Raise Refugee Limits

Photo: Arturo Talavera

In each of the four years of Trump’s term in office, the presidential finding on refugee admissions has drastically lowered the cap on those admissions. When President Barack Obama exited the White House in January 2017, that limit was 110,000 per year. Today’s cap, set to kick in starting in January, is a mere 15,000. Biden can increase that number to something more in line with the historical norms, and he can end the process of “extreme vetting” that Trump’s team used to limit still further the numbers of who would be admitted. That, however, will take months rather than weeks, as Biden will have to submit a new presidential finding on refugees.

Pull the Plug on the Muslim Travel Ban

Family Reunion at LAX (Photo: Leighton Woodhouse)

But there is action that Biden can take immediately that would make it possible for refugees from countries red-flagged by the Trump administration to enter the U.S. again. On day one, Biden can, through an executive order, end the so-called “Muslim travel ban” against citizens of Iran, Yemen, Syria and several other predominantly Muslim countries.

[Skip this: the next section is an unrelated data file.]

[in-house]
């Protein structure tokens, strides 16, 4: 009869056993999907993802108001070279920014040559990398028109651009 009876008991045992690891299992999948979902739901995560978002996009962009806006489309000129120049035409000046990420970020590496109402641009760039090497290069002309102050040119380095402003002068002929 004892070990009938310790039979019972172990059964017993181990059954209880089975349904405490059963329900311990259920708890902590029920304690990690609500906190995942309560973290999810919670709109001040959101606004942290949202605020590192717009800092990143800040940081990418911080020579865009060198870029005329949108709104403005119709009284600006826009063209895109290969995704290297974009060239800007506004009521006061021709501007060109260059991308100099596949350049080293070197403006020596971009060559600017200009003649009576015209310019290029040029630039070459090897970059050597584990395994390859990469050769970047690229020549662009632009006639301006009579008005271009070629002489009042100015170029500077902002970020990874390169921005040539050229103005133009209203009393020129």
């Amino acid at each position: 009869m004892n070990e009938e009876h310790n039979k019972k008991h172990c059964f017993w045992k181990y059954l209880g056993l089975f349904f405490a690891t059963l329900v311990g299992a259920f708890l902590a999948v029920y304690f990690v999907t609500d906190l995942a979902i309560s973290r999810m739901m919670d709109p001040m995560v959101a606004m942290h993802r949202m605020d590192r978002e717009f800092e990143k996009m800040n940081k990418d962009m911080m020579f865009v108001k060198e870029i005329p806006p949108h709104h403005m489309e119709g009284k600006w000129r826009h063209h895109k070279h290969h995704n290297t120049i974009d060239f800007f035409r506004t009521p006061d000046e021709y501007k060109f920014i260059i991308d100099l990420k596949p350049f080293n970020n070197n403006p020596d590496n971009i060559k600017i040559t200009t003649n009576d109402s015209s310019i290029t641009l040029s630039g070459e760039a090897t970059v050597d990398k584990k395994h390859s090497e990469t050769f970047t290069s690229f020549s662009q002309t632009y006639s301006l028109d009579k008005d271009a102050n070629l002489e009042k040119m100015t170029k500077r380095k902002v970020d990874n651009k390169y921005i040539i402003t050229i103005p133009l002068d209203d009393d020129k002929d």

Reviving DACA

Photo: Joanne Kim

Immigrant rights advocates hope that the incoming administration will withdraw the Trump administration’s support for legal efforts to revoke the Deferred Action for Childhood Arrivals (DACA) program. Since there are already several court rulings in place preserving DACA, including a 2020 U.S. Supreme Court ruling, a Biden pivot on this would, in and of itself, be enough to preserve DACA for the foreseeable future.

Restoring the Flores Settlement Agreement

Photo: Ross D. Franklin-Pool/Getty Images

Through withdrawing administration support for Trump’s legal efforts to end the Flores Settlement Agreement — which limits the numbers of days children can be held in immigration detention facilities — Biden’s team can similarly, in effect, turn away from a core part of Trump’s efforts to lock down the border. There is currently an injunction against the administration ending Flores. If Biden’s Department of Justice simply accepts that injunction, the Trump effort to engage in wholesale family detention as a deterrent strategy against asylum seekers will end.

Protecting Temporary Protected Status

Photo: Ted Soqui